Eudora Board of Education hears Web site performance update
After eight months, the Eudora USD 491 Board of Education learned how its revamped Web site clicks with people.
The district launched the site in October and steadily added features.
Communications coordinator Kristin Magette brought a progress report to the board Thursday.
Magette oversees the site's content as part of her duties with the district.
"As you know this site has undergone quite a lot of changes since this time last year," Magette said. "When I came in July, it had not been updated regularly in quite some time."
When preparing her report for the district, Magette first wanted to find out who had been logging on to the site and what they were viewing.
The most popular area on the site was easy to find.
"By far and away, it was the calendar," Magette said.
Magette's report provided numbers relating to the amount of hits the site received, the number of files downloaded and the number of visits per day and per month.
The number of hits is misleading, Magette said.
The site registers a hit for each file on each page downloaded. One visit to the homepage could register multiple hits.
The number more accurately reflects how a Web page's complexity rather than how many people actually visited, Magette wrote in the report.
The Web site hit a peak-viewing month in March averaging about 400 visitors a day.
In tracking this number, Magette looked at visitors who viewed on average seven to eight pages on the site.
One reason for the March spike could be because it falls in the peak of hiring season for prospective teachers, Magette said.
Tracking the number of pages visited is important, Magette said.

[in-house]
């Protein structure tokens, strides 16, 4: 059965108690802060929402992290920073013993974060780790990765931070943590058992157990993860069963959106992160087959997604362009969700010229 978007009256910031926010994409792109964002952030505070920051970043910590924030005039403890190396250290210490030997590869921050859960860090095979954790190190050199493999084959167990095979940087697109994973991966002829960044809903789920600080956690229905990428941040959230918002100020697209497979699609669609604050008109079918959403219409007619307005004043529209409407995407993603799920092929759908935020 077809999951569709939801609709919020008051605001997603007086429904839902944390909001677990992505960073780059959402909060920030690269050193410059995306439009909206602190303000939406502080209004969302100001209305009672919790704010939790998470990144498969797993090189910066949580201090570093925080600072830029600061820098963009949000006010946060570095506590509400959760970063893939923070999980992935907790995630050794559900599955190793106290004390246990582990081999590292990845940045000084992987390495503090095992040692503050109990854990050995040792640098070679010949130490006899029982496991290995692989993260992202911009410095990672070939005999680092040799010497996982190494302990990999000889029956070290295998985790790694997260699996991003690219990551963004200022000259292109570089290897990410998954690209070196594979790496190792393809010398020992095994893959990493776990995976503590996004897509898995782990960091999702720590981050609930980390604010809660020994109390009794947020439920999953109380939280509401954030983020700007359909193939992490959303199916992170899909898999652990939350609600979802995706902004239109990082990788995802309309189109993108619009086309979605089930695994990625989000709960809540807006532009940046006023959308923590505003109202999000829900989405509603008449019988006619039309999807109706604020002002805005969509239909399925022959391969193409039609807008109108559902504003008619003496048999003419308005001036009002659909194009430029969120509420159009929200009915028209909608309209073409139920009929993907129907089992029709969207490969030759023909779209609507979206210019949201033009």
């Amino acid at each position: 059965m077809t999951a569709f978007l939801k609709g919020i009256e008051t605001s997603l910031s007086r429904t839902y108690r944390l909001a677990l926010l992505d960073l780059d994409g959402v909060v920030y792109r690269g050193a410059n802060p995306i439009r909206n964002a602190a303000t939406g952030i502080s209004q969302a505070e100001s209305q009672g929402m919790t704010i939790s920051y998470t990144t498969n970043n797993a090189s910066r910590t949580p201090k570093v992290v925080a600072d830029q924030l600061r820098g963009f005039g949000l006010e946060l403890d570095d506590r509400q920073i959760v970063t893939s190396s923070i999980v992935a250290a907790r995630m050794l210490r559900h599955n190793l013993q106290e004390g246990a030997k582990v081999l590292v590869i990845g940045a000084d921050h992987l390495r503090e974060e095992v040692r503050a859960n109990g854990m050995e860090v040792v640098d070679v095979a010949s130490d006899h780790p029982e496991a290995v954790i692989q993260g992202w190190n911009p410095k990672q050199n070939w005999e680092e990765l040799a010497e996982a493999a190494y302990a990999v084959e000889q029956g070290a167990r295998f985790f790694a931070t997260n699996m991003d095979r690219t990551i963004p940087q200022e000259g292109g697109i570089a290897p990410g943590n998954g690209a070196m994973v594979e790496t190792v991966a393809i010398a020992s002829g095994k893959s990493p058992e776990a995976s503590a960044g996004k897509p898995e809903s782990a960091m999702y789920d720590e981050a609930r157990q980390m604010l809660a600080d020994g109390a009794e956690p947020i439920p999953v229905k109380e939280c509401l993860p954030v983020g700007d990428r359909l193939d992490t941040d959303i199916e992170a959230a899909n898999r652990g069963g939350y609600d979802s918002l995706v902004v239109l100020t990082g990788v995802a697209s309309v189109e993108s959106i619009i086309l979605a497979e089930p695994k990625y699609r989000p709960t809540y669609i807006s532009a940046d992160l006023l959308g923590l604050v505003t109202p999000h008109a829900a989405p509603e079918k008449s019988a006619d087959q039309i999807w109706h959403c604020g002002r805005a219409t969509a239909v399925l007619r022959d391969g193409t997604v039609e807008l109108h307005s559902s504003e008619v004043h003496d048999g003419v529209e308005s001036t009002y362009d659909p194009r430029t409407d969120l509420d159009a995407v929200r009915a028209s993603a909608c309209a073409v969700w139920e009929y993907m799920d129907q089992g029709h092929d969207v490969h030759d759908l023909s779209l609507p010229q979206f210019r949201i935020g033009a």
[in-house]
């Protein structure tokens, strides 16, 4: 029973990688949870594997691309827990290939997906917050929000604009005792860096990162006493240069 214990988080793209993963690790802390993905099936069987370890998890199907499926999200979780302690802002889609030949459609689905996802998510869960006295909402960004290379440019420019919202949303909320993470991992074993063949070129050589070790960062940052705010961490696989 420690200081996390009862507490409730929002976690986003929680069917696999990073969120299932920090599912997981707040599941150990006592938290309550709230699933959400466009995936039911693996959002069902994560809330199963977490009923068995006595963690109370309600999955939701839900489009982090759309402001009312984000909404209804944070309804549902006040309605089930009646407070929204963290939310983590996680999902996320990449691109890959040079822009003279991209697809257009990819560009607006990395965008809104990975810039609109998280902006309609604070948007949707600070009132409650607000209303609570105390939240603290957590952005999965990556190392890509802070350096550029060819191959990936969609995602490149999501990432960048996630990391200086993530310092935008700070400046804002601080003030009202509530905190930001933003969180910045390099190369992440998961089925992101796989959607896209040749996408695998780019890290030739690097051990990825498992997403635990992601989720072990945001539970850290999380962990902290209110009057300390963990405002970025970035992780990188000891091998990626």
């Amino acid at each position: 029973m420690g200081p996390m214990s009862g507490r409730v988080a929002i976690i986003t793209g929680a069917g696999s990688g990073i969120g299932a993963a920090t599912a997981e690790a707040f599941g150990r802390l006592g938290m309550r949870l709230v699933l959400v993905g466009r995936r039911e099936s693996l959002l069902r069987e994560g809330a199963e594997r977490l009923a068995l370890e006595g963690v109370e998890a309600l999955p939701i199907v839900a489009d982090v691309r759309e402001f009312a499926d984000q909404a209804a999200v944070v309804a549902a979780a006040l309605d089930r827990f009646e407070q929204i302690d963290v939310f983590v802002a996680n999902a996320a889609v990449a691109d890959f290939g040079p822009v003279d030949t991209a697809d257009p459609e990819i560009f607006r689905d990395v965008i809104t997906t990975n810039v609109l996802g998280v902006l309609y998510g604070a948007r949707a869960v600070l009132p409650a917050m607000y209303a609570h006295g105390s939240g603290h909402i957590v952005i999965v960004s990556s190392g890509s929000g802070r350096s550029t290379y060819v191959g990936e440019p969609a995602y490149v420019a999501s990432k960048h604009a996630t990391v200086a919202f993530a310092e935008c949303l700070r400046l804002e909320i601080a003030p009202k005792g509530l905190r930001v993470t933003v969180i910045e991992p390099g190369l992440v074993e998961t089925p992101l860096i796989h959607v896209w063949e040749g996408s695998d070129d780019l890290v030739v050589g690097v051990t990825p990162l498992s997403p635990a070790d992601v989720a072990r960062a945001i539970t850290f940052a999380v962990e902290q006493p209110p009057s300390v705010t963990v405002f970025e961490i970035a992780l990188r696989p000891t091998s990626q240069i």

"If they're just getting on and getting right off, maybe it's not easy to navigate, maybe they're not finding what they want," Magettte said.
The district conducted a survey during April and May to find out for certain what visitors thought of the site.
The survey also helped shed light on who was visiting.
According to the report, about 78 percent of those taking the survey were between the ages of 25 and 50.
When participants reacted negatively for the site, they cited an inability to find what they were looking for.
Magette conducted one-on-one work to help with the issue.
"I worked with some people that were not familiar with the site, and asked 'Where do you look for contact information?'" Magette said.
She added more links to make navigation easier, she said.
"Hopefully, that addressed that problem somewhat," Magette said.
The district also launched a listserv application in conjunction with the Web site. The listserv broadcasts news alerts via electronic mail.
Those on the listserv receive a monthly update and up-to-the-minute notification of school closings or updates during emergency situations.
About 200 people signed up for the service, Magette said.
A quarter of those belong to district staff members, she said.
Magette said she loves the fact the faculty will have the same news at the same time as the public.
The site will continue to expand in the coming year, Magette said.
Since October, the district has added an area specifically for prospective employees, as well as a special section to provide information on a $45 million bond issue.
The site also took a cue from a Web site in Texas to create a "rumor watch" feature. The feature allows the district the opportunity to clear up any misconceptions concerning the November bond issue. Magette predicted the bond section will expand dramatically between now and November.
Also by November, district teachers could have the opportunity to create personal Web pages for their classes.
Magette organized a pilot run of the individual homepages in the spring and will continue to refine them over the summer.
"I think it's wonderful," board member Brenda Clark said of the Web site. "I think it highlights our district really well."